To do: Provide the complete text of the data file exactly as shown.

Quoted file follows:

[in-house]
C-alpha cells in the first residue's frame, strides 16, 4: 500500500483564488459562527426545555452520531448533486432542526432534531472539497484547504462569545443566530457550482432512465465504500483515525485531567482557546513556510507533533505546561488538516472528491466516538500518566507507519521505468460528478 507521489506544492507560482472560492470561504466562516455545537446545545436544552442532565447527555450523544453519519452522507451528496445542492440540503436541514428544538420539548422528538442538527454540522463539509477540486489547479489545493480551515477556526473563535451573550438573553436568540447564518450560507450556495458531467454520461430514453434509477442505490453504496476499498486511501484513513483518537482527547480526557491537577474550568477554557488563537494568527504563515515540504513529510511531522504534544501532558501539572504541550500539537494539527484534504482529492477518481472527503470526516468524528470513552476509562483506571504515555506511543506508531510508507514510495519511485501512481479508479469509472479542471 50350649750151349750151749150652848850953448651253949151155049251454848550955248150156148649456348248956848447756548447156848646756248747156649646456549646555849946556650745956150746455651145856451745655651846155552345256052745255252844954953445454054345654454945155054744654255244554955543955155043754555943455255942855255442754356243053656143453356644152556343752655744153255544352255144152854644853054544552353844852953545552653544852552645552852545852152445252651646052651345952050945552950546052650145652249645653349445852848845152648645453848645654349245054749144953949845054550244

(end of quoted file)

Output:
[in-house]
C-alpha cells in the first residue's frame, strides 16, 4: 500500500483564488459562527426545555452520531448533486432542526432534531472539497484547504462569545443566530457550482432512465465504500483515525485531567482557546513556510507533533505546561488538516472528491466516538500518566507507519521505468460528478 507521489506544492507560482472560492470561504466562516455545537446545545436544552442532565447527555450523544453519519452522507451528496445542492440540503436541514428544538420539548422528538442538527454540522463539509477540486489547479489545493480551515477556526473563535451573550438573553436568540447564518450560507450556495458531467454520461430514453434509477442505490453504496476499498486511501484513513483518537482527547480526557491537577474550568477554557488563537494568527504563515515540504513529510511531522504534544501532558501539572504541550500539537494539527484534504482529492477518481472527503470526516468524528470513552476509562483506571504515555506511543506508531510508507514510495519511485501512481479508479469509472479542471 50350649750151349750151749150652848850953448651253949151155049251454848550955248150156148649456348248956848447756548447156848646756248747156649646456549646555849946556650745956150746455651145856451745655651846155552345256052745255252844954953445454054345654454945155054744654255244554955543955155043754555943455255942855255442754356243053656143453356644152556343752655744153255544352255144152854644853054544552353844852953545552653544852552645552852545852152445252651646052651345952050945552950546052650145652249645653349445852848845152648645453848645654349245054749144953949845054550244